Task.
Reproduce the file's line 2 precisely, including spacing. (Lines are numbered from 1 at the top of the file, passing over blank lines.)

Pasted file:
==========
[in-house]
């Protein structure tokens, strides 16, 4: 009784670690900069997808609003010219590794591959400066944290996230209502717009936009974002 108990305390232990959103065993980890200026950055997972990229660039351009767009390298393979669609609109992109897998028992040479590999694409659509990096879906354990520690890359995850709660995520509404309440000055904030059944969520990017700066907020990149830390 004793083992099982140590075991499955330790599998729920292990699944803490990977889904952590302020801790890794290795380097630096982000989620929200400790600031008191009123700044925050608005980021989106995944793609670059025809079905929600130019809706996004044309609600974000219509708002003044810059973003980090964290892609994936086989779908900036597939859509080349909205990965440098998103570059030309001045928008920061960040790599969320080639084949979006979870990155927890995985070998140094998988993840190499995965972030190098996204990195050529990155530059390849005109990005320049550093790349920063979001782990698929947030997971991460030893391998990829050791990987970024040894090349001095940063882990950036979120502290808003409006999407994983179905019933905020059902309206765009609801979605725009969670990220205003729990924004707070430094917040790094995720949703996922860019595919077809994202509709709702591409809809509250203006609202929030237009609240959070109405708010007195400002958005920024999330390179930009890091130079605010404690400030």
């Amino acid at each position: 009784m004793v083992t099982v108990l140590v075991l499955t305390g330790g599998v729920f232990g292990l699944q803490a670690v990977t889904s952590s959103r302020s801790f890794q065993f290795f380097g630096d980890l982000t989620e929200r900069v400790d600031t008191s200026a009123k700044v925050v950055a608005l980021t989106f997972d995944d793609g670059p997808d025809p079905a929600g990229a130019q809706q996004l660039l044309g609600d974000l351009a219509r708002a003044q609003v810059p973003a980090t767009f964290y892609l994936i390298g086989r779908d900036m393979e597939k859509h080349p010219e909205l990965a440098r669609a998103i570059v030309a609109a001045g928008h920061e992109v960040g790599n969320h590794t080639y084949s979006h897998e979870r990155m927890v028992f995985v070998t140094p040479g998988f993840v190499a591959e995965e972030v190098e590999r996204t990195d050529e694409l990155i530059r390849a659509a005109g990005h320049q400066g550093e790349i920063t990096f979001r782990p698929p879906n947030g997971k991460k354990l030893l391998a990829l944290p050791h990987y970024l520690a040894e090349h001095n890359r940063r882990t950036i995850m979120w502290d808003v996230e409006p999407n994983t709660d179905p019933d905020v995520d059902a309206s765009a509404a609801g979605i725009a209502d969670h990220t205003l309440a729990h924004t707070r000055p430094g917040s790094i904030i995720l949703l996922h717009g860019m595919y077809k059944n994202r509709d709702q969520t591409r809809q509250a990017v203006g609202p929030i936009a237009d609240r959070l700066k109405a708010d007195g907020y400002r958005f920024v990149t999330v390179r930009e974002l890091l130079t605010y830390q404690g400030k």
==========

């Protein structure tokens, strides 16, 4: 009784670690900069997808609003010219590794591959400066944290996230209502717009936009974002 108990305390232990959103065993980890200026950055997972990229660039351009767009390298393979669609609109992109897998028992040479590999694409659509990096879906354990520690890359995850709660995520509404309440000055904030059944969520990017700066907020990149830390 004793083992099982140590075991499955330790599998729920292990699944803490990977889904952590302020801790890794290795380097630096982000989620929200400790600031008191009123700044925050608005980021989106995944793609670059025809079905929600130019809706996004044309609600974000219509708002003044810059973003980090964290892609994936086989779908900036597939859509080349909205990965440098998103570059030309001045928008920061960040790599969320080639084949979006979870990155927890995985070998140094998988993840190499995965972030190098996204990195050529990155530059390849005109990005320049550093790349920063979001782990698929947030997971991460030893391998990829050791990987970024040894090349001095940063882990950036979120502290808003409006999407994983179905019933905020059902309206765009609801979605725009969670990220205003729990924004707070430094917040790094995720949703996922860019595919077809994202509709709702591409809809509250203006609202929030237009609240959070109405708010007195400002958005920024999330390179930009890091130079605010404690400030």